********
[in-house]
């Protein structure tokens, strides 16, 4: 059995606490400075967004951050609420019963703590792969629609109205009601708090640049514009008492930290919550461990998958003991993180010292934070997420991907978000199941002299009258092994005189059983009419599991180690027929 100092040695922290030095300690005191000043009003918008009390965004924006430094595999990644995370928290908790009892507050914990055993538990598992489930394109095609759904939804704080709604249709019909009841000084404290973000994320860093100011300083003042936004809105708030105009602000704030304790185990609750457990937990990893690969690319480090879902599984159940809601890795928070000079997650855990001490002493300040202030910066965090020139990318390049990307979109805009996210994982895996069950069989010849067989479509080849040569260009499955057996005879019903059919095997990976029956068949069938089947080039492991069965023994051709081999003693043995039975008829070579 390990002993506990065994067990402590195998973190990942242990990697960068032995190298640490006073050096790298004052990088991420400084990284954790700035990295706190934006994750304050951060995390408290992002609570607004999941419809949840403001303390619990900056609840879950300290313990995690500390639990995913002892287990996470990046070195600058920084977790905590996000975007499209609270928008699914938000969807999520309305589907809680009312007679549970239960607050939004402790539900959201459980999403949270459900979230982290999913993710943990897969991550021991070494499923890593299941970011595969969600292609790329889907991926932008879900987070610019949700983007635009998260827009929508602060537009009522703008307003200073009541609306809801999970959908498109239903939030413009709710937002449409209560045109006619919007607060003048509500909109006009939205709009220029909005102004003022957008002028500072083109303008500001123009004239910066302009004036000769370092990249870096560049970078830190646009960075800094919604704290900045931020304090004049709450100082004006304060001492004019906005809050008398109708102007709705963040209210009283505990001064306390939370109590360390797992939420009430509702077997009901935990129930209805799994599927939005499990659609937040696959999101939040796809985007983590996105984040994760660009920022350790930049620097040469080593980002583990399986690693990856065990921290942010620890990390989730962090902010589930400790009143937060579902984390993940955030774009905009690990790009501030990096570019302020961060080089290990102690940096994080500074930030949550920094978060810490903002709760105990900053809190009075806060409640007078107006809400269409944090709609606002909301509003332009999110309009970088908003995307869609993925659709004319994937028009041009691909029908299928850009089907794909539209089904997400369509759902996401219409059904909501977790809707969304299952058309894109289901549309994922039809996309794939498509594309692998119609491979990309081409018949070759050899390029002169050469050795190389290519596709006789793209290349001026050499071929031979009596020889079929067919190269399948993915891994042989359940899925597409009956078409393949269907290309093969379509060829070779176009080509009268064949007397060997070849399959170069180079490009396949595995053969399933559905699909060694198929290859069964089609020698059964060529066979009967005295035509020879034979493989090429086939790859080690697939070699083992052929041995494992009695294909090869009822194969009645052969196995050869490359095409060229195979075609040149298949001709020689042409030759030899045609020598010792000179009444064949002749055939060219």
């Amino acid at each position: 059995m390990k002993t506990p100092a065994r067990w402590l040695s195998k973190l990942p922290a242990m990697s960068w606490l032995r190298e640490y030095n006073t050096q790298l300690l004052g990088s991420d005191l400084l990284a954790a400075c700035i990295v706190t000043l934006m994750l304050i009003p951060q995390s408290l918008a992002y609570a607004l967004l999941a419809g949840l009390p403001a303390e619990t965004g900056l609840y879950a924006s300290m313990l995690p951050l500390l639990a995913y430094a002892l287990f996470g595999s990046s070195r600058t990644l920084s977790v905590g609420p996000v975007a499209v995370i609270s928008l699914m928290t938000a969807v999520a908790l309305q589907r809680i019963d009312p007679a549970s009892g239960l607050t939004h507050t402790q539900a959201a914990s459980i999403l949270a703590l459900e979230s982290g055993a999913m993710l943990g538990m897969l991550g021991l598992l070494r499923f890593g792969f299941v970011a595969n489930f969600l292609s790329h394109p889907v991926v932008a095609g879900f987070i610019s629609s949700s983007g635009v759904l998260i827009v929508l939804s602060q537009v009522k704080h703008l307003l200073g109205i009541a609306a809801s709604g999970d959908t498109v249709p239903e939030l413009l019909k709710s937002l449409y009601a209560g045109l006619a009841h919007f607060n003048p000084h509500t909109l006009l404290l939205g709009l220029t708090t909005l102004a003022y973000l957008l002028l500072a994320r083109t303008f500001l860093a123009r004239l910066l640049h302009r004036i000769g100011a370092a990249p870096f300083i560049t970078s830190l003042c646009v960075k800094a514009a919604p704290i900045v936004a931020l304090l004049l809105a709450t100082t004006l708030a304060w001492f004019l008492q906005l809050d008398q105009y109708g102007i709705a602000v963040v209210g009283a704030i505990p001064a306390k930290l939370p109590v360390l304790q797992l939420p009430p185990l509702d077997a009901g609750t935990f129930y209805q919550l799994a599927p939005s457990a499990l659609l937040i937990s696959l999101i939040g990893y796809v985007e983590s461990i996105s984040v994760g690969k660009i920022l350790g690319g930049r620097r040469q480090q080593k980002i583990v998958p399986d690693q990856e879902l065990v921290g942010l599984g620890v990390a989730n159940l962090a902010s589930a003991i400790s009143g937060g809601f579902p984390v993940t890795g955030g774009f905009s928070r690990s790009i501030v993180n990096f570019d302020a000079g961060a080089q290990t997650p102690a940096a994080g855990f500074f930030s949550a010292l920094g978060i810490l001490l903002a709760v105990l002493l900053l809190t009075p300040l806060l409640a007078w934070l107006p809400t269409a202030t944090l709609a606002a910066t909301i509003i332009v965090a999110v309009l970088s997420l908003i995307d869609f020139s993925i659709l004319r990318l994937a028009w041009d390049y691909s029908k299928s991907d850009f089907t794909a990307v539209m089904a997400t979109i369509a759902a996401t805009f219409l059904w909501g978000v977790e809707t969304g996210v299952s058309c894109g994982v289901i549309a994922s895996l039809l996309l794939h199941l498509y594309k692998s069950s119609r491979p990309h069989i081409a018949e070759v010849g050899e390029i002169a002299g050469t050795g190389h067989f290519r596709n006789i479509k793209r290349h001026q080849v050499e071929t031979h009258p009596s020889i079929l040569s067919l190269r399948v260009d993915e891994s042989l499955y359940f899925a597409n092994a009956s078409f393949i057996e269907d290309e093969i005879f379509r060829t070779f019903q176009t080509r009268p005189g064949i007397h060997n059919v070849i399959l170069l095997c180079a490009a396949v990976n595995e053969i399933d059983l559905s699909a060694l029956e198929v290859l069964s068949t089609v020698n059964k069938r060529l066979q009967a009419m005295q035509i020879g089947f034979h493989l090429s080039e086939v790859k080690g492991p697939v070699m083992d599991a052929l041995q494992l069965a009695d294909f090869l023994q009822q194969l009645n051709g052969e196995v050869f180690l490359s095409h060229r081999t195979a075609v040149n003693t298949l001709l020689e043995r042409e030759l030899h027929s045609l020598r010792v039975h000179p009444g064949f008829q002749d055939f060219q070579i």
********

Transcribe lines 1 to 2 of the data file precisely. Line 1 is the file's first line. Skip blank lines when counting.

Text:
[in-house]
């Protein structure tokens, strides 16, 4: 059995606490400075967004951050609420019963703590792969629609109205009601708090640049514009008492930290919550461990998958003991993180010292934070997420991907978000199941002299009258092994005189059983009419599991180690027929 100092040695922290030095300690005191000043009003918008009390965004924006430094595999990644995370928290908790009892507050914990055993538990598992489930394109095609759904939804704080709604249709019909009841000084404290973000994320860093100011300083003042936004809105708030105009602000704030304790185990609750457990937990990893690969690319480090879902599984159940809601890795928070000079997650855990001490002493300040202030910066965090020139990318390049990307979109805009996210994982895996069950069989010849067989479509080849040569260009499955057996005879019903059919095997990976029956068949069938089947080039492991069965023994051709081999003693043995039975008829070579 390990002993506990065994067990402590195998973190990942242990990697960068032995190298640490006073050096790298004052990088991420400084990284954790700035990295706190934006994750304050951060995390408290992002609570607004999941419809949840403001303390619990900056609840879950300290313990995690500390639990995913002892287990996470990046070195600058920084977790905590996000975007499209609270928008699914938000969807999520309305589907809680009312007679549970239960607050939004402790539900959201459980999403949270459900979230982290999913993710943990897969991550021991070494499923890593299941970011595969969600292609790329889907991926932008879900987070610019949700983007635009998260827009929508602060537009009522703008307003200073009541609306809801999970959908498109239903939030413009709710937002449409209560045109006619919007607060003048509500909109006009939205709009220029909005102004003022957008002028500072083109303008500001123009004239910066302009004036000769370092990249870096560049970078830190646009960075800094919604704290900045931020304090004049709450100082004006304060001492004019906005809050008398109708102007709705963040209210009283505990001064306390939370109590360390797992939420009430509702077997009901935990129930209805799994599927939005499990659609937040696959999101939040796809985007983590996105984040994760660009920022350790930049620097040469080593980002583990399986690693990856065990921290942010620890990390989730962090902010589930400790009143937060579902984390993940955030774009905009690990790009501030990096570019302020961060080089290990102690940096994080500074930030949550920094978060810490903002709760105990900053809190009075806060409640007078107006809400269409944090709609606002909301509003332009999110309009970088908003995307869609993925659709004319994937028009041009691909029908299928850009089907794909539209089904997400369509759902996401219409059904909501977790809707969304299952058309894109289901549309994922039809996309794939498509594309692998119609491979990309081409018949070759050899390029002169050469050795190389290519596709006789793209290349001026050499071929031979009596020889079929067919190269399948993915891994042989359940899925597409009956078409393949269907290309093969379509060829070779176009080509009268064949007397060997070849399959170069180079490009396949595995053969399933559905699909060694198929290859069964089609020698059964060529066979009967005295035509020879034979493989090429086939790859080690697939070699083992052929041995494992009695294909090869009822194969009645052969196995050869490359095409060229195979075609040149298949001709020689042409030759030899045609020598010792000179009444064949002749055939060219």